The 2007 Jeep Compass marks a new chapter in the Jeep story: it is the first front-wheel drive Jeep ever, and also the first not to be "trail rated"--the imprimatur with which Jeep has trumpeted its off-road prowess to date. Instead, the Compass is a contender for the first Jeep to be "town rated." With sharp exterior styling; a high-tech, fuel-efficient engine available; and a range of novel interior design accents and features, the Compass is taking the marque in a more intelligent, on-road direction. After all, how many Jeep drivers have ever taken their Grand Cherokees off the beaten track? The Compass's urban cool does come, however, at the price of some old-fashioned drivability. The Compass feels conspicuously underpowered, and while the continuously variable transmission (CVT) is a commendably advanced transmission system, it makes for reduced throttle responsiveness.
Equally underwhelming is the Compass's road handling, which combines drowsy understeer with a rough, boxy ride. Our 4x4 Compass Limited tester came with Jeep's Freedom Drive I electronic four-wheel-drive technology to ensure that engine power is directed to the wheels with the most grip. While this gives the new runt of Jeep's litter some chance in the wilds of off-road terrain, we would recommend limiting any trailblazing in the underpowered Compass to gravel paths and possibly the odd grassy knoll. Inside, the Compass feels roomy, with lots of headroom and cargo space, although rear seating can be a squeeze for six-footers.
From a tech standpoint, the Compass Limited is unsurprisingly spartan. Sirius Satellite radio is available as an option for $195 and Chrysler's UConnect Bluetooth interface is a $275 extra, although neither was included on our test car. Jeep will be offering navigation as an option on models later this year, but for now, drivers will have to make do with an auxiliary input jack and a removable flashlight for their techie fix.
Our Compass Limited 4x4 was the top-of-the-range model and came complete with a nine-speaker Boston Acoustics sound system ($460), continuously variable transmission ($1,150), and metallic paint ($150). All together, including a $550 delivery fee, our Compass navigates its way off the parking lot for a reasonable $23,500. The front seats in the 2007 Jeep Compass are a comfortable place to be. The high roofline of Jeep's first crossover utility vehicle gives the driver plenty of overhead clearance and decent forward visibility. Rear- and three-quarter visibility is less impressive, as the huge triangular D-pillar creates a wide blind spot, and the high rear window in the hatchback limits the view via the rearview mirror.
While the Compass's rear seating is just about adequate for six-footers, the car's high roof gives the impression of a roomy backseat. Straps located at the outside of the rear seats can be used to make the seats recline slightly, giving rear occupants a little more leeway. An optional power sunroof will set you back an additional $800.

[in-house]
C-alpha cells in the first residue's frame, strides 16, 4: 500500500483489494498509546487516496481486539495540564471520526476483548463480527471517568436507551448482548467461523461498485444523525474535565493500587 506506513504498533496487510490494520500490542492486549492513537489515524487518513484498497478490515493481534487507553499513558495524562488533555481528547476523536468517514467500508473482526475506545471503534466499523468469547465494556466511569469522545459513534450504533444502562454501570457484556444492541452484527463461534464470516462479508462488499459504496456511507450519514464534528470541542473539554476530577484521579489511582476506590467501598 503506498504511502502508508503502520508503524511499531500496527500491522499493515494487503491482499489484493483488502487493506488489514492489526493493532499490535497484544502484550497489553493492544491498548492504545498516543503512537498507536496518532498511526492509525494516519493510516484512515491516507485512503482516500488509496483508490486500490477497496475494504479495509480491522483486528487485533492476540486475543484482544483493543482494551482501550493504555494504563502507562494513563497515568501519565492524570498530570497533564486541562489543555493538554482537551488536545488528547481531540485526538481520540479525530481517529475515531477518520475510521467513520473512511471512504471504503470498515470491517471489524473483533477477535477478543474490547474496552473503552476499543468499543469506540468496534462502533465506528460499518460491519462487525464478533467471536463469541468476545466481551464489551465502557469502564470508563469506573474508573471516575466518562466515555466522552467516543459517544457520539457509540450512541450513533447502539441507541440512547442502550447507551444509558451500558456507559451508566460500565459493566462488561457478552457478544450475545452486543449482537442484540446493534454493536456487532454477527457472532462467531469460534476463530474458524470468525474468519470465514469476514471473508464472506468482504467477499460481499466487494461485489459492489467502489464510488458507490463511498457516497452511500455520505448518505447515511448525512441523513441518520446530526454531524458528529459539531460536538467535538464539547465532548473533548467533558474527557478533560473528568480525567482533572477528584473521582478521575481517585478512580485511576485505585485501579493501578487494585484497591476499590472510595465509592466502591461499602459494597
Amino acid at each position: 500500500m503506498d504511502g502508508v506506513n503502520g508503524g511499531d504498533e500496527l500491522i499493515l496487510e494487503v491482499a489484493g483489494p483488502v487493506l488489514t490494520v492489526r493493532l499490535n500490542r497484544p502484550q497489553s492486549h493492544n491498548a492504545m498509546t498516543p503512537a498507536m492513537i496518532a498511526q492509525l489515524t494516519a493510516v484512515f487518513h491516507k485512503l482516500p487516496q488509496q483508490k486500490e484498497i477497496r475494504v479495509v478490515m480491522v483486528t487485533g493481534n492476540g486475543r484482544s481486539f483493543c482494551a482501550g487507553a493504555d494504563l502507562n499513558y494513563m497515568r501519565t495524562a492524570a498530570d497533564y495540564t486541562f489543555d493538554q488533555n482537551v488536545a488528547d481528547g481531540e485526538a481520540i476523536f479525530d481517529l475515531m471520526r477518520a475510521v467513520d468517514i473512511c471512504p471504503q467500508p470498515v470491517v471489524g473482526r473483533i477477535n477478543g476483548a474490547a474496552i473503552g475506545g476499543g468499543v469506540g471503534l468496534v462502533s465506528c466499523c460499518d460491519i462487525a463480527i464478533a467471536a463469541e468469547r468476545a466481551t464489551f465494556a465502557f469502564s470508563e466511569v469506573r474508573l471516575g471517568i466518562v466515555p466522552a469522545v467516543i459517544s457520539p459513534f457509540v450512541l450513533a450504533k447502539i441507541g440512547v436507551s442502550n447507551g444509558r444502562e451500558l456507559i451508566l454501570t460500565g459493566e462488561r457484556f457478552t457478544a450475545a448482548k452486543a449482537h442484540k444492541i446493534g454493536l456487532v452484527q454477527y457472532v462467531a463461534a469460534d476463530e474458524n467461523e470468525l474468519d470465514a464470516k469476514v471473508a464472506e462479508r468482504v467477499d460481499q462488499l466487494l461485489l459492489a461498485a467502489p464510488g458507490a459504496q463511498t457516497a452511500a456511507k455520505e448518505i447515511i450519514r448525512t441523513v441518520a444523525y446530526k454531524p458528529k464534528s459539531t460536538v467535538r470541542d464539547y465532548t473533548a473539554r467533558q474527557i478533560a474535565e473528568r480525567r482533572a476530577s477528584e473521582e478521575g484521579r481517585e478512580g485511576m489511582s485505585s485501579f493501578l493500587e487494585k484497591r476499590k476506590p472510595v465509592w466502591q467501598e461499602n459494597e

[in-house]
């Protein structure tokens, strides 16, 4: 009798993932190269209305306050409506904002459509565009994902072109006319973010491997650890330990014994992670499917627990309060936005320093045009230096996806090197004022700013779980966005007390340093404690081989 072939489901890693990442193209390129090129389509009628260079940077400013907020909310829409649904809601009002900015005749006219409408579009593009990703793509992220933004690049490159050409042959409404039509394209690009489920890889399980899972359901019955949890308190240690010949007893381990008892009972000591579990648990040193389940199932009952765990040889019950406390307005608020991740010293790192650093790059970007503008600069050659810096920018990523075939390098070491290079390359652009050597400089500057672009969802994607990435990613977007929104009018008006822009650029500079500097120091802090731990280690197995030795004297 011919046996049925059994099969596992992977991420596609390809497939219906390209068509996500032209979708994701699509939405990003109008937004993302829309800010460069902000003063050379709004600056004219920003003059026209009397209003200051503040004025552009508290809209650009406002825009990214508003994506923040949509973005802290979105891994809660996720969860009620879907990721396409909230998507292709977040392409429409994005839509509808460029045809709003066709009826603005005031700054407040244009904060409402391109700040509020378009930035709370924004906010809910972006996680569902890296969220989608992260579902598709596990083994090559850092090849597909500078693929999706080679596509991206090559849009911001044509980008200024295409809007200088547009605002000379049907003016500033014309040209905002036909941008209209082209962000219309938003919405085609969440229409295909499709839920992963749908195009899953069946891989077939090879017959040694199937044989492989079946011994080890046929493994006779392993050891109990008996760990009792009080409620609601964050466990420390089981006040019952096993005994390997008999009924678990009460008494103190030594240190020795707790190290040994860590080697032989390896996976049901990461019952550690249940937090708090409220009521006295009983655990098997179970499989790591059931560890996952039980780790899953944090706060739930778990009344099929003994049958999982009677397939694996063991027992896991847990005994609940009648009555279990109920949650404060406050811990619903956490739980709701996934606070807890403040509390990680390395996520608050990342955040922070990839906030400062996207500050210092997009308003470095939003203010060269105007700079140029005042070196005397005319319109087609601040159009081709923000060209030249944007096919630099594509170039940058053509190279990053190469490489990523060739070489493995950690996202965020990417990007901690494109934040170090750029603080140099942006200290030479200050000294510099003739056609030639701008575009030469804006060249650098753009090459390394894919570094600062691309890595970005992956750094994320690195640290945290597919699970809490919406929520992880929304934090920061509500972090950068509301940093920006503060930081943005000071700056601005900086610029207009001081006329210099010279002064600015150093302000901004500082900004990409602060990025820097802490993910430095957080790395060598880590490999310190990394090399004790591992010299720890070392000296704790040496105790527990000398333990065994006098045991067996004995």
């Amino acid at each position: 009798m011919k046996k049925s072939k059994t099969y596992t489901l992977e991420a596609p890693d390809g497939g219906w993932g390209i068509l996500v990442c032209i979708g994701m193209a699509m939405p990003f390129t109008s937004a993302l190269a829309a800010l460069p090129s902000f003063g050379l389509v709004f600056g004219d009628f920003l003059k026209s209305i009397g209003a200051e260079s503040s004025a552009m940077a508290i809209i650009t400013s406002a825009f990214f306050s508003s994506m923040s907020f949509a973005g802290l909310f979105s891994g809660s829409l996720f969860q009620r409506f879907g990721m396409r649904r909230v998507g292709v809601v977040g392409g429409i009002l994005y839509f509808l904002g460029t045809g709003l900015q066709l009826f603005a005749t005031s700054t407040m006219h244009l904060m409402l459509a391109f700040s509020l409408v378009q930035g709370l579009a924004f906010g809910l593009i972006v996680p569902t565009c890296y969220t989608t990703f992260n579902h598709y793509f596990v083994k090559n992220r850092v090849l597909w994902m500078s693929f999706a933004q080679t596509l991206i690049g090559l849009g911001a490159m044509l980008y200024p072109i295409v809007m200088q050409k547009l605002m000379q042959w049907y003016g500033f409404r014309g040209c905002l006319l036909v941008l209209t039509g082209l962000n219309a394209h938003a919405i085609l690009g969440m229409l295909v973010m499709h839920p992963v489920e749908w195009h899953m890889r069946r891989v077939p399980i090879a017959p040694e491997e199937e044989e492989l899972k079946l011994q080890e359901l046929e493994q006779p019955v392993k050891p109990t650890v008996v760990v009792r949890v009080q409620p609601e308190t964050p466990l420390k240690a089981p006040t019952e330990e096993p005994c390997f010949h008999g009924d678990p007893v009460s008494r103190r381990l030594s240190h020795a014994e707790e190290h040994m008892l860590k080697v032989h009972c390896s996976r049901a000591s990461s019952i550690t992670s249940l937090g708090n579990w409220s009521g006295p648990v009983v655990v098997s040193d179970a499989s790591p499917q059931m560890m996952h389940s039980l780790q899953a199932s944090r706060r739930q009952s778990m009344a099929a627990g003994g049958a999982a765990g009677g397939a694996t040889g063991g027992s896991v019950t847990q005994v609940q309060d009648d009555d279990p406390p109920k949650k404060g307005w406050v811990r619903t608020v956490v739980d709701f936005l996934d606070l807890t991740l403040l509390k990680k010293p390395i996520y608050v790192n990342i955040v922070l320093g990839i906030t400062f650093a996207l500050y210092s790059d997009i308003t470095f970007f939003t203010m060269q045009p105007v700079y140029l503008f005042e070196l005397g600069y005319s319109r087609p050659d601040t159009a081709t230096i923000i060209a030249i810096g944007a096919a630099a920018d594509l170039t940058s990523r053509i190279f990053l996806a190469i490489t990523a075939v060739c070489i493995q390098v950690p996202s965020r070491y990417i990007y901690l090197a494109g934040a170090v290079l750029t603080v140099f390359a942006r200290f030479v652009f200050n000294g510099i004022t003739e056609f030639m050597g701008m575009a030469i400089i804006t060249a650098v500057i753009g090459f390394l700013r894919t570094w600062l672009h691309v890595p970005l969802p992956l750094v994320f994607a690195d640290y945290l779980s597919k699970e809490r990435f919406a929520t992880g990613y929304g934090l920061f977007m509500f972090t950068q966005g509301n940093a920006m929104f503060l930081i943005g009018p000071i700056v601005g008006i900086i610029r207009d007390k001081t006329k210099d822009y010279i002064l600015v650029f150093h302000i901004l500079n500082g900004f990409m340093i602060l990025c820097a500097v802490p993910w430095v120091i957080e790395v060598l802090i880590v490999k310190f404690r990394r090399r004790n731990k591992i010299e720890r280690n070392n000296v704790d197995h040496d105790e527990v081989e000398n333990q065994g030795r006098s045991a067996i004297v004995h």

The Compass's blocky plastic dash is functional and simple, with HVAC and audio controls intuitive and easy to navigate. Like other DaimlerChrysler models we've tested, the Compass comes with audio controls mounted on the rear of the steering wheel, which take some getting used to but provide a user-friendly way to control music without removing your hands from the normal driving position. Our tester came with the standard stereo head unit, a single-disc CD player with AM/FM tuner, CD changer controls, and a generic auxiliary input jack. We were disappointed to find that the CD player couldn't read MP3 or WMA files.
The standard stereo was hooked up to an upgraded Boston Acoustics audio nine-speaker audio system ($460), complete with subwoofer and foldout tailgate speakers, which we found more noteworthy for its tremendous volume range rather than its level of audio quality. Two huge speakers in the front doors and a meaty subwoofer in the cargo area make for an immersive bass-heavy sound with little midrange refinement--perfect for pregame tailgate parties. As with the Dodge Caliber--a car with which the Compass shares its platform and a good deal of its DNA--the standard stereo comes with an auxiliary input jack, which is not included with the $320 upgraded six-disc changer head unit (presumably because the latter plays MP3 discs and so an interface for portable MP3 players is deemed superfluous--a strange logic, but that's our best guess).
To complement the aux-in jack, the Compass has a unique armrest-mounted cradle in which to place an MP3 player or a cell phone for ease of use and access. In theory, this is a good idea, as it provides a stable, accessible platform for an iPod or a cell phone connected to the Compass's optional UConnect Bluetooth interface (which wasn't included with our tester). In practice, we found that the foldout holster had one critical flaw: when deployed, it obstructed easy use of the shifter, parking brake, and two central cup holders.